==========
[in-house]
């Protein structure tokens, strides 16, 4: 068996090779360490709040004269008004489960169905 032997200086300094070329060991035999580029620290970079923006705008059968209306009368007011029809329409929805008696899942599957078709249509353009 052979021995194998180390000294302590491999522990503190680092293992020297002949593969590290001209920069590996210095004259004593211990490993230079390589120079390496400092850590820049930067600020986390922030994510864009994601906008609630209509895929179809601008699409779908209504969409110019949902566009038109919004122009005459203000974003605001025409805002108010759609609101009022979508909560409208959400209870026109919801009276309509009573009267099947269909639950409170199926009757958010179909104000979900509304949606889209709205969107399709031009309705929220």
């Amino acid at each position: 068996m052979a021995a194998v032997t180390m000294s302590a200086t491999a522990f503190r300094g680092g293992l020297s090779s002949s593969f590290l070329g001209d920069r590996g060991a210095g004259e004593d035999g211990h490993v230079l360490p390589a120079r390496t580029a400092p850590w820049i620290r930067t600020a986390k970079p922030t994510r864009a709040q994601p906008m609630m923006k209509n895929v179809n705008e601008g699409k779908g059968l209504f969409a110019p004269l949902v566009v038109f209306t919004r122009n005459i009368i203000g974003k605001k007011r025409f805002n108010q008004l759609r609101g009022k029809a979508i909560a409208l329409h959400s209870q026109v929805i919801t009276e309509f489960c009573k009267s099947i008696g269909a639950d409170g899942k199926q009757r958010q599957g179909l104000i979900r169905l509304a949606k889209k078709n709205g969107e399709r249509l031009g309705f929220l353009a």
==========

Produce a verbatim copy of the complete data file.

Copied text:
[in-house]
């Protein structure tokens, strides 16, 4: 068996090779360490709040004269008004489960169905 032997200086300094070329060991035999580029620290970079923006705008059968209306009368007011029809329409929805008696899942599957078709249509353009 052979021995194998180390000294302590491999522990503190680092293992020297002949593969590290001209920069590996210095004259004593211990490993230079390589120079390496400092850590820049930067600020986390922030994510864009994601906008609630209509895929179809601008699409779908209504969409110019949902566009038109919004122009005459203000974003605001025409805002108010759609609101009022979508909560409208959400209870026109919801009276309509009573009267099947269909639950409170199926009757958010179909104000979900509304949606889209709205969107399709031009309705929220």
């Amino acid at each position: 068996m052979a021995a194998v032997t180390m000294s302590a200086t491999a522990f503190r300094g680092g293992l020297s090779s002949s593969f590290l070329g001209d920069r590996g060991a210095g004259e004593d035999g211990h490993v230079l360490p390589a120079r390496t580029a400092p850590w820049i620290r930067t600020a986390k970079p922030t994510r864009a709040q994601p906008m609630m923006k209509n895929v179809n705008e601008g699409k779908g059968l209504f969409a110019p004269l949902v566009v038109f209306t919004r122009n005459i009368i203000g974003k605001k007011r025409f805002n108010q008004l759609r609101g009022k029809a979508i909560a409208l329409h959400s209870q026109v929805i919801t009276e309509f489960c009573k009267s099947i008696g269909a639950d409170g899942k199926q009757r958010q599957g179909l104000i979900r169905l509304a949606k889209k078709n709205g969107e399709r249509l031009g309705f929220l353009a």